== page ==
by Joe Siegel and Fred Kuhr
The Washington Blade, based in the nation’s capital, announced plans to launch a new sister publication, the Los Angeles Blade, on March 24.
The Los Angeles Blade will cover Los Angeles and California news, politics, opinion, arts and entertainment and will feature national and international coverage from the Washington Blade’s reporting team. Troy Masters, a veteran of LGBT media, will serve as publisher and editor of the new venture. Veteran Los Angeles journalist Karen Ocamb was named senior contributing writer.
Masters founded Lesbian and Gay New York, or LGNY, in 1989. It was relaunched as Gay City News in 2002. He departed Gay City News in 2015, where he worked as associate publisher, to relocate to Los Angeles and launch The Pride L.A.
“We believe the L.A. market is underserved and deserves an LGBT-owned publication that serves the community with quality journalism,” said Washington Blade editor Kevin Naff, who will serve as national editor of the Los Angeles Blade.
Naff said there are no plans to bring the Blade to more locations.
“This was a one-off, unique opportunity in the country’s second-largest market and we are not expanding to other cities,” Naff added.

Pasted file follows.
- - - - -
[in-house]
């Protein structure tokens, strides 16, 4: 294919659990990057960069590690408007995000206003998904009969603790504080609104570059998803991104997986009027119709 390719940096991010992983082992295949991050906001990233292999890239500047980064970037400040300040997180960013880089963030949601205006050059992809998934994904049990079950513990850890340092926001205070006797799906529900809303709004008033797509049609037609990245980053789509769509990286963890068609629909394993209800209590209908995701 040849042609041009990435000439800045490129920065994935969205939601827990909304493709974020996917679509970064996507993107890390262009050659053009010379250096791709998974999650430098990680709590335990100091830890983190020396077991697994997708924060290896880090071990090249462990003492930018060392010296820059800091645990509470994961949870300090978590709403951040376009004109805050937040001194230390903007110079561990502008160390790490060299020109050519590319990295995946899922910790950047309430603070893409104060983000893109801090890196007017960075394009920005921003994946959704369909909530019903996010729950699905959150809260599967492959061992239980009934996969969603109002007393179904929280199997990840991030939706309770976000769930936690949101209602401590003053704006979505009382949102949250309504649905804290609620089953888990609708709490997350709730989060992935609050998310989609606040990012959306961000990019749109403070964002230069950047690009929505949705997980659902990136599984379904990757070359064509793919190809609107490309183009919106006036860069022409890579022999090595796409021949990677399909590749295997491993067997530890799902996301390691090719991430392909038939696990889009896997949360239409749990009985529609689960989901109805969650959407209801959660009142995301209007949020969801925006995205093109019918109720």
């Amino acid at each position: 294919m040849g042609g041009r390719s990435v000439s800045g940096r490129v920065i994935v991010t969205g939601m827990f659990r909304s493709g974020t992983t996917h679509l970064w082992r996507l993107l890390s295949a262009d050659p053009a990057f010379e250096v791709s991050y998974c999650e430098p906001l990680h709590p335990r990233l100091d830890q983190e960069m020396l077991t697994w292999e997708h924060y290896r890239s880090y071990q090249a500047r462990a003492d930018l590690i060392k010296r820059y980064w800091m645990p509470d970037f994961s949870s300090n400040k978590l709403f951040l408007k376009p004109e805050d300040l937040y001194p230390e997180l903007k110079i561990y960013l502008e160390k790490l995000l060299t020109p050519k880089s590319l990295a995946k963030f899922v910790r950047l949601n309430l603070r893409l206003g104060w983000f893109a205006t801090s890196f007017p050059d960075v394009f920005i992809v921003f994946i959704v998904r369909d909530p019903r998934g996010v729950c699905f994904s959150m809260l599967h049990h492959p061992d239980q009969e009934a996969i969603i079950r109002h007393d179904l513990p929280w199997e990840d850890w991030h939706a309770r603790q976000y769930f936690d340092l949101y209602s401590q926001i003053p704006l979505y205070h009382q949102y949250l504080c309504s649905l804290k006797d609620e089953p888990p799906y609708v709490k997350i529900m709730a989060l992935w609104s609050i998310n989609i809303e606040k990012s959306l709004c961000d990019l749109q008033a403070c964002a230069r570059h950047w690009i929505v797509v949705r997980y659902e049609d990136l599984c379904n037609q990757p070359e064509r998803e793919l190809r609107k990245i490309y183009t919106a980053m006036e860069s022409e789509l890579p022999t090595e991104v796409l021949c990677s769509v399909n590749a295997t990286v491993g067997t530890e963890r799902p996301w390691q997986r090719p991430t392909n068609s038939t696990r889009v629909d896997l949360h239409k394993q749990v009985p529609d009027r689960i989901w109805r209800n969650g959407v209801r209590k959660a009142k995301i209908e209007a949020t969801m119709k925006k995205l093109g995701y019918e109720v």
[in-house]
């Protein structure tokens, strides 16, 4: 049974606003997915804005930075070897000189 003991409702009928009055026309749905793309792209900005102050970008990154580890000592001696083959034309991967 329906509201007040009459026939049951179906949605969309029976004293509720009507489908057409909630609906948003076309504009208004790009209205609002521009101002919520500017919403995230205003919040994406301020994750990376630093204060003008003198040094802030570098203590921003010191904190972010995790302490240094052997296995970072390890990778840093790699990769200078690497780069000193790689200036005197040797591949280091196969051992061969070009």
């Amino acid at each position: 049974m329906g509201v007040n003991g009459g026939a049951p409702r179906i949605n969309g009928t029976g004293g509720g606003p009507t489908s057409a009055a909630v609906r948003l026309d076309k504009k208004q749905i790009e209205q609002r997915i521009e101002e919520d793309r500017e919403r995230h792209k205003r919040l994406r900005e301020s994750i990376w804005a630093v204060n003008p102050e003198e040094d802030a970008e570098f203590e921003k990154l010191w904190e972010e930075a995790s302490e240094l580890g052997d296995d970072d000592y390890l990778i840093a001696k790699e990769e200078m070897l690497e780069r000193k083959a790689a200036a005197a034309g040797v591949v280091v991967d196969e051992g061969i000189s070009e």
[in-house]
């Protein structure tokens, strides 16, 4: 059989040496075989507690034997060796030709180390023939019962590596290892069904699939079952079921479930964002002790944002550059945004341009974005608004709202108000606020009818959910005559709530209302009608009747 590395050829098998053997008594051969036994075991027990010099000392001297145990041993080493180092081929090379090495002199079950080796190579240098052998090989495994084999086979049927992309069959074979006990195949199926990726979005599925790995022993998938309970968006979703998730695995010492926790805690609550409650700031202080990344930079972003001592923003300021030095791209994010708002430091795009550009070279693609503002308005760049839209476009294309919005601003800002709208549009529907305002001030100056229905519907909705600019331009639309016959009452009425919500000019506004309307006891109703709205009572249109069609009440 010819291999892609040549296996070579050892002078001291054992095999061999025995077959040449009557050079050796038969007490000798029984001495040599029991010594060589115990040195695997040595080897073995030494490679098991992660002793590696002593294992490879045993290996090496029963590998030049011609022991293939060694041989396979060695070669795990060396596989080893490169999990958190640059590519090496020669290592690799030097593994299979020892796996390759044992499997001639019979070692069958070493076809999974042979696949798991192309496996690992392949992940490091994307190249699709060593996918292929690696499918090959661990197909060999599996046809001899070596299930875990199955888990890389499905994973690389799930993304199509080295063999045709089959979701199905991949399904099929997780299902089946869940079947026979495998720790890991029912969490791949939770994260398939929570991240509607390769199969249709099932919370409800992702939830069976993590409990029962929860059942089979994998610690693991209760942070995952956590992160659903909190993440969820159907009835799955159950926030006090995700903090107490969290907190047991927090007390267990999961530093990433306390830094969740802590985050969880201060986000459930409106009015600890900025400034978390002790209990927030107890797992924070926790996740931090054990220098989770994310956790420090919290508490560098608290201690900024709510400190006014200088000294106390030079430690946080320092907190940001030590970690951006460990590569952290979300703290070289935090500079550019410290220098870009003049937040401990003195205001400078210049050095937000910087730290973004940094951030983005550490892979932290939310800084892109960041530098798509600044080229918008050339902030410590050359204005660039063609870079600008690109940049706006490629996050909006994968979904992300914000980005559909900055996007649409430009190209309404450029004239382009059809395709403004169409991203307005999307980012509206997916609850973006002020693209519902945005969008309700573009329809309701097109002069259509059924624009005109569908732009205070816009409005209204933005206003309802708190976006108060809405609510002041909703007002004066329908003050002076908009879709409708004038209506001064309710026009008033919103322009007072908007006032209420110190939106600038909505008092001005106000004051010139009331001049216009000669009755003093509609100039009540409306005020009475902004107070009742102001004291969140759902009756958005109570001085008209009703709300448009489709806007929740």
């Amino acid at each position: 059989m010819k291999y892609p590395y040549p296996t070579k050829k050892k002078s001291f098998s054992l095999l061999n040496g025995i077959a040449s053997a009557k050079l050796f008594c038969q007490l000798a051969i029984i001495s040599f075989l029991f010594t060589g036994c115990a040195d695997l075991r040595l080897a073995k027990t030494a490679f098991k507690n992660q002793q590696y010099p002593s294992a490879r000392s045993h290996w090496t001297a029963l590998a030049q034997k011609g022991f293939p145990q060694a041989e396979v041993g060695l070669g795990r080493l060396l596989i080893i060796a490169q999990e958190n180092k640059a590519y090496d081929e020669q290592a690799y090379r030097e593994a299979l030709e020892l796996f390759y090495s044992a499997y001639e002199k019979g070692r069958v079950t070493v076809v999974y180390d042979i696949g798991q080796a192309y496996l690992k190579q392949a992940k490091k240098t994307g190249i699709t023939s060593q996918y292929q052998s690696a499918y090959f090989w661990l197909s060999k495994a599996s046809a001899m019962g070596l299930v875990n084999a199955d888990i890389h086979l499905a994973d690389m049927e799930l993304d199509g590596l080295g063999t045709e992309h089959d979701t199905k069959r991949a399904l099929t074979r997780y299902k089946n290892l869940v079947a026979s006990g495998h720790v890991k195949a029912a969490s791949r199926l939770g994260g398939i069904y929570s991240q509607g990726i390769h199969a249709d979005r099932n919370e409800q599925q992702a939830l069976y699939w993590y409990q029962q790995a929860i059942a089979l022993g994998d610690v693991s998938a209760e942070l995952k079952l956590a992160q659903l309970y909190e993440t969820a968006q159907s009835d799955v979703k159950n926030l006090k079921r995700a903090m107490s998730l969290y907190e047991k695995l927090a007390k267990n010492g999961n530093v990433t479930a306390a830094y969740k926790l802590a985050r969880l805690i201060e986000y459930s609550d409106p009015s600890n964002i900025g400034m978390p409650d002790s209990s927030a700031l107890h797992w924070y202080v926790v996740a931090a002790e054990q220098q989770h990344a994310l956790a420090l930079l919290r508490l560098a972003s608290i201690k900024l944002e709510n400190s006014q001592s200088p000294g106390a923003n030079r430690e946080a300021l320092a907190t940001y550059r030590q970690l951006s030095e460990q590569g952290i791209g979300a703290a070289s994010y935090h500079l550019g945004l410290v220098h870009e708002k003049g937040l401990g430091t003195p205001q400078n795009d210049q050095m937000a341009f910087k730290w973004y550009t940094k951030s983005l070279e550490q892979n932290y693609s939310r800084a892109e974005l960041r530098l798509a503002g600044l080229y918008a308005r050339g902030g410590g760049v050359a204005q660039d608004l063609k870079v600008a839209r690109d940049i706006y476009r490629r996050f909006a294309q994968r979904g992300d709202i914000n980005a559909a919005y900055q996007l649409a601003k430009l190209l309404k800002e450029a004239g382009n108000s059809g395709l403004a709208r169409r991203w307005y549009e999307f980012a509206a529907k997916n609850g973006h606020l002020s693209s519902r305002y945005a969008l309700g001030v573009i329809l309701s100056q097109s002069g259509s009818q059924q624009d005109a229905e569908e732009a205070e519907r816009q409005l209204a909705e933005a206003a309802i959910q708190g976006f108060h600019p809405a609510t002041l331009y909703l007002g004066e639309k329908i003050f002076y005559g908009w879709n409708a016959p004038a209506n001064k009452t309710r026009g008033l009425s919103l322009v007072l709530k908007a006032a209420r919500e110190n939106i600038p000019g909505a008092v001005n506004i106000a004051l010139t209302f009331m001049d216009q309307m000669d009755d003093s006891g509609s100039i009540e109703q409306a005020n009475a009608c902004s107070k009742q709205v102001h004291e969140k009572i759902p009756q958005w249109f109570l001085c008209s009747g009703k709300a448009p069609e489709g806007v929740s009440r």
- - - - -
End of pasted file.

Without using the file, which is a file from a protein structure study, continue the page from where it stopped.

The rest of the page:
The first edition of 20,000 copies will be available March 24 at Los Angeles bars, restaurants, gyms and other locations popular with LGBT Angelenos. It will begin on a bi-weekly schedule with plans to publish weekly in the near future. The web site is www.losangelesblade.com.
In other Blade news, the newspaper announced that it is launching a Latin American reporting project. International News Editor Michael K. Lavers is slated to travel throughout Latin American over the next year to report on the state of LGBT people throughout the region.
Lavers was already sent to Guatemala, El Salvador and Honduras, with additional trips planned to Cuba, Colombia and Chile.
According to the Blade, Lavers will interview LGBT activists, politicians, and candidates while also reporting on anti-LGBT violence and discrimination in the region.
“This new project will shine a light on the challenges and progress in Latin America related to LGBT rights,” said editor Naff. “We will work to hold elected officials accountable, report on hate crimes, expose the cruelty of HIV criminalization laws and much more.”
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